(most of the info for today's blog is shamelessly stolen from the Georgian London blog, thanks guys :D)
Picture the scene, the year: 1732, the place: a Picadilly alehouse. John Cooper swans in dressed as his outrageous alter-ego, Princess Serafina. London's first recorded transvestite was a 'fixer' for queer society, he arranged meetings between rich men and their male conquests.
In the witness box, after Cooper was put on trial for accusations of "Buggery", a local laundress, Jane Jones repeatedly referred to Cooper/Serafina as "she", and was "sad that a simple case of Sodomity, whatever that is, had come to court".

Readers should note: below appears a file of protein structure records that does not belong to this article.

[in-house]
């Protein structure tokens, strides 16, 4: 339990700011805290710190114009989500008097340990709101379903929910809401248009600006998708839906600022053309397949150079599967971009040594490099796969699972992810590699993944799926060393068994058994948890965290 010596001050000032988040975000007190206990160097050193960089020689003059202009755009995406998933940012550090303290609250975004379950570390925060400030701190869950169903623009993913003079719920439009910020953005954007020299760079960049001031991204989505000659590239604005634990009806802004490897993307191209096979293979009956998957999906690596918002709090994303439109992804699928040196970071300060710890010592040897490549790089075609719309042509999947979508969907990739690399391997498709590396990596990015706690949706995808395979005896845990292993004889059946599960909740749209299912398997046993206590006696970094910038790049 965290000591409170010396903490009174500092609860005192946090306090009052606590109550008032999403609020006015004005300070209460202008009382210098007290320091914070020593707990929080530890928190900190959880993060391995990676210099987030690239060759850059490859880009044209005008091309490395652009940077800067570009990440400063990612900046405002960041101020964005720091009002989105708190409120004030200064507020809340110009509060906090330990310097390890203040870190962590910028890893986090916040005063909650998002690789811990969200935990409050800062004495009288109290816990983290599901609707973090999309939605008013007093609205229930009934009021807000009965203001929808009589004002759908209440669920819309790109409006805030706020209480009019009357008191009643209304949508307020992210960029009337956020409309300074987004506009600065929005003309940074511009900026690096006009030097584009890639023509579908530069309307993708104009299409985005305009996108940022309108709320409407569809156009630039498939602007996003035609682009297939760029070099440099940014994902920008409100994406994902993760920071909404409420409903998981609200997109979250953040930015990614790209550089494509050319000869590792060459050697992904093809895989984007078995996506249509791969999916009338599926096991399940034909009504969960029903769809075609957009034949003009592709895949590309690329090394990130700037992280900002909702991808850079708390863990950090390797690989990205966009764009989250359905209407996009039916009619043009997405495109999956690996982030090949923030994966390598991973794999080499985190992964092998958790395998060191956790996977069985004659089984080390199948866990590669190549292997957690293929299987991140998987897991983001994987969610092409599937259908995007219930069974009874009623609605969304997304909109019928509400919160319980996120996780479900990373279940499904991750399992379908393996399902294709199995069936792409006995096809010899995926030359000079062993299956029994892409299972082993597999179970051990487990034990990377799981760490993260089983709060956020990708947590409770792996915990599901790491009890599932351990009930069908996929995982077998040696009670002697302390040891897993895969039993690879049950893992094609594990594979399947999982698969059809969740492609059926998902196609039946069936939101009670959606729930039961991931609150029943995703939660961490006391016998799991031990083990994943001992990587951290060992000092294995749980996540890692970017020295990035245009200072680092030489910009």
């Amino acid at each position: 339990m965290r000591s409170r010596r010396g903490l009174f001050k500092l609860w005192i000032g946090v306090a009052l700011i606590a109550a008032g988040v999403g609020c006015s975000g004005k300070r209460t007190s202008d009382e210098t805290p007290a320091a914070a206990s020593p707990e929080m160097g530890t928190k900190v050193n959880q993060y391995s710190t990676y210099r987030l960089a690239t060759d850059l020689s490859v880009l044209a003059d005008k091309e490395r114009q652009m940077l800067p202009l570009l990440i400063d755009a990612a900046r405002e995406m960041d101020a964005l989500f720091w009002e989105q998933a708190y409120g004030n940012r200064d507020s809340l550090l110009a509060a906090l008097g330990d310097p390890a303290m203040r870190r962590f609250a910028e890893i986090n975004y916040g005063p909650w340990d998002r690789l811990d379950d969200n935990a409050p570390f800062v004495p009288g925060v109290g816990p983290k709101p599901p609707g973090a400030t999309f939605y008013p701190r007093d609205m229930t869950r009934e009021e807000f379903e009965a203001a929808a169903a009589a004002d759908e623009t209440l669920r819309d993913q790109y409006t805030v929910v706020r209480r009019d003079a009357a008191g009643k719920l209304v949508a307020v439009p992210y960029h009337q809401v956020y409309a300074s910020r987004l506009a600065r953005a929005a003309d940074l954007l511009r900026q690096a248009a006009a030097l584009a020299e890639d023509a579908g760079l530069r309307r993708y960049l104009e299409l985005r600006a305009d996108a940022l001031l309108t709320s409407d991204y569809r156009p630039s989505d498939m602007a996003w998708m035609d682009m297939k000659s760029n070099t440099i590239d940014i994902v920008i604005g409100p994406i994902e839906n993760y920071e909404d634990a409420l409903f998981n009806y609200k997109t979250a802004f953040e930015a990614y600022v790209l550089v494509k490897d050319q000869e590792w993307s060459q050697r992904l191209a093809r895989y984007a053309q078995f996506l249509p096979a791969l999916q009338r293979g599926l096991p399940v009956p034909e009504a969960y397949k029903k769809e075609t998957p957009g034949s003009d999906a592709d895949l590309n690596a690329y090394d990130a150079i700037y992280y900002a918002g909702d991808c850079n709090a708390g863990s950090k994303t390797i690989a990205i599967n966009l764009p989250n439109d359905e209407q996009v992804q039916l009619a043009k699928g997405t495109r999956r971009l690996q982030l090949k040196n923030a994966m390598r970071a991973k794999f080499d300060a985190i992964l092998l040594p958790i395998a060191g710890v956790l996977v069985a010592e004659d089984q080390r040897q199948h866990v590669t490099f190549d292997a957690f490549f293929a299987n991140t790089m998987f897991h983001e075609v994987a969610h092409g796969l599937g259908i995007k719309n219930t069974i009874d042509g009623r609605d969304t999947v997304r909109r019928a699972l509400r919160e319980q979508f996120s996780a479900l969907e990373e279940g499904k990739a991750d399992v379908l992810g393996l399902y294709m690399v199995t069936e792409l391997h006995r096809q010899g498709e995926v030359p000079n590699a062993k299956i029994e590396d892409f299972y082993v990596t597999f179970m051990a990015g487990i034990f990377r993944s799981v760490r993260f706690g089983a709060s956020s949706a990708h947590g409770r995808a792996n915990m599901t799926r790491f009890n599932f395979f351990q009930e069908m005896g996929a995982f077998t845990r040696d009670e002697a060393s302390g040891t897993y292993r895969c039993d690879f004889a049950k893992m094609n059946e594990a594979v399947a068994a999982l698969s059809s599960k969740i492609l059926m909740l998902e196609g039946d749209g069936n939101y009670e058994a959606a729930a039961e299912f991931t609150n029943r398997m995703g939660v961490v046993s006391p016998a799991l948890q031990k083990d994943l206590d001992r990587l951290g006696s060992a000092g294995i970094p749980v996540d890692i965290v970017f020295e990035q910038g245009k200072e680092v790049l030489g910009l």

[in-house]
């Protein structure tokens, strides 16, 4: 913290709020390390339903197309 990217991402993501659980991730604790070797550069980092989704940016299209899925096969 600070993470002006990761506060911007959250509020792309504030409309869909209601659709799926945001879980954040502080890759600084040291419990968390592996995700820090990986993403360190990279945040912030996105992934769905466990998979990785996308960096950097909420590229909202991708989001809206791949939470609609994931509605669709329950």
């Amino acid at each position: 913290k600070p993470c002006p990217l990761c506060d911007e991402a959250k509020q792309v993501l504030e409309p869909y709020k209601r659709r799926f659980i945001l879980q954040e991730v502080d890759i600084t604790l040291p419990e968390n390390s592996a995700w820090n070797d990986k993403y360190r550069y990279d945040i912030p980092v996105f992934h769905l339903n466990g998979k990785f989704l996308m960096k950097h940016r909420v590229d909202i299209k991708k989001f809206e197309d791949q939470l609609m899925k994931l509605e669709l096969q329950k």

Another witness said "Her highness ... us'd to come to my house to enquire after some Gentlemen ... I have seen her in Women's Cloaths ... a white Gown, and a scarlet Cloak ... she would so flutter her fan ... She takes great Delight in Balls and Masquerades ... dancing with fine Gentlemen."
The widespread acceptance of Serafina/Cooper in her preferred character, whilst heart-warming was probably unique in this period - he made his living as a nurse (a uniformly female occupation in this period); regularly wore women's clothes, and was tolerated by his home community, who clearly didn't see transvetitism or "Sodomity" as that much of a big deal.